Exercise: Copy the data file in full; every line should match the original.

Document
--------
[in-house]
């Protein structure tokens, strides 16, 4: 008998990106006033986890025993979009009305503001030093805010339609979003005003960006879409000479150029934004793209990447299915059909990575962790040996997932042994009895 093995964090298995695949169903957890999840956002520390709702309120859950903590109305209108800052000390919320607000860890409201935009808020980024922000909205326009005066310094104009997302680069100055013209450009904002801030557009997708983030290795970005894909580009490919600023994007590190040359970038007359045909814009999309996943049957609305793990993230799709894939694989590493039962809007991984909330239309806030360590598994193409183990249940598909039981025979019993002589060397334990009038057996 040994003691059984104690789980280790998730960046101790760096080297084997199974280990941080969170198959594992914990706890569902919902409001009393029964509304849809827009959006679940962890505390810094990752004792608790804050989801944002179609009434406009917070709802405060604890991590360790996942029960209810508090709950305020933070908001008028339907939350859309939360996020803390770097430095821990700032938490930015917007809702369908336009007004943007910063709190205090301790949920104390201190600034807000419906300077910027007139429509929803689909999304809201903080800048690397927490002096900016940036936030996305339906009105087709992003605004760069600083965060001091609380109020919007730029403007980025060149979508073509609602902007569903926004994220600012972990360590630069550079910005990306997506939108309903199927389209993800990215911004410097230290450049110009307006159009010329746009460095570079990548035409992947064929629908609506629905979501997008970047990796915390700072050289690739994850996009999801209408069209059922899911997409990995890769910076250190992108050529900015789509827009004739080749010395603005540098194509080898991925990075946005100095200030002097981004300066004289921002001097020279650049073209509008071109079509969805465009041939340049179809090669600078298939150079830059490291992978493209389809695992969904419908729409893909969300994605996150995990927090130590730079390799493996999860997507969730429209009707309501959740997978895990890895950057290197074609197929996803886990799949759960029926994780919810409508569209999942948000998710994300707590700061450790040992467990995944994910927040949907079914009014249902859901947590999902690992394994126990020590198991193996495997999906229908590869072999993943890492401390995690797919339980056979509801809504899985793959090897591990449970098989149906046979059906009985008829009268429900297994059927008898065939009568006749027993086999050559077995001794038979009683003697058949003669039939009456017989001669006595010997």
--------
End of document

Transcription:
[in-house]
């Protein structure tokens, strides 16, 4: 008998990106006033986890025993979009009305503001030093805010339609979003005003960006879409000479150029934004793209990447299915059909990575962790040996997932042994009895 093995964090298995695949169903957890999840956002520390709702309120859950903590109305209108800052000390919320607000860890409201935009808020980024922000909205326009005066310094104009997302680069100055013209450009904002801030557009997708983030290795970005894909580009490919600023994007590190040359970038007359045909814009999309996943049957609305793990993230799709894939694989590493039962809007991984909330239309806030360590598994193409183990249940598909039981025979019993002589060397334990009038057996 040994003691059984104690789980280790998730960046101790760096080297084997199974280990941080969170198959594992914990706890569902919902409001009393029964509304849809827009959006679940962890505390810094990752004792608790804050989801944002179609009434406009917070709802405060604890991590360790996942029960209810508090709950305020933070908001008028339907939350859309939360996020803390770097430095821990700032938490930015917007809702369908336009007004943007910063709190205090301790949920104390201190600034807000419906300077910027007139429509929803689909999304809201903080800048690397927490002096900016940036936030996305339906009105087709992003605004760069600083965060001091609380109020919007730029403007980025060149979508073509609602902007569903926004994220600012972990360590630069550079910005990306997506939108309903199927389209993800990215911004410097230290450049110009307006159009010329746009460095570079990548035409992947064929629908609506629905979501997008970047990796915390700072050289690739994850996009999801209408069209059922899911997409990995890769910076250190992108050529900015789509827009004739080749010395603005540098194509080898991925990075946005100095200030002097981004300066004289921002001097020279650049073209509008071109079509969805465009041939340049179809090669600078298939150079830059490291992978493209389809695992969904419908729409893909969300994605996150995990927090130590730079390799493996999860997507969730429209009707309501959740997978895990890895950057290197074609197929996803886990799949759960029926994780919810409508569209999942948000998710994300707590700061450790040992467990995944994910927040949907079914009014249902859901947590999902690992394994126990020590198991193996495997999906229908590869072999993943890492401390995690797919339980056979509801809504899985793959090897591990449970098989149906046979059906009985008829009268429900297994059927008898065939009568006749027993086999050559077995001794038979009683003697058949003669039939009456017989001669006595010997």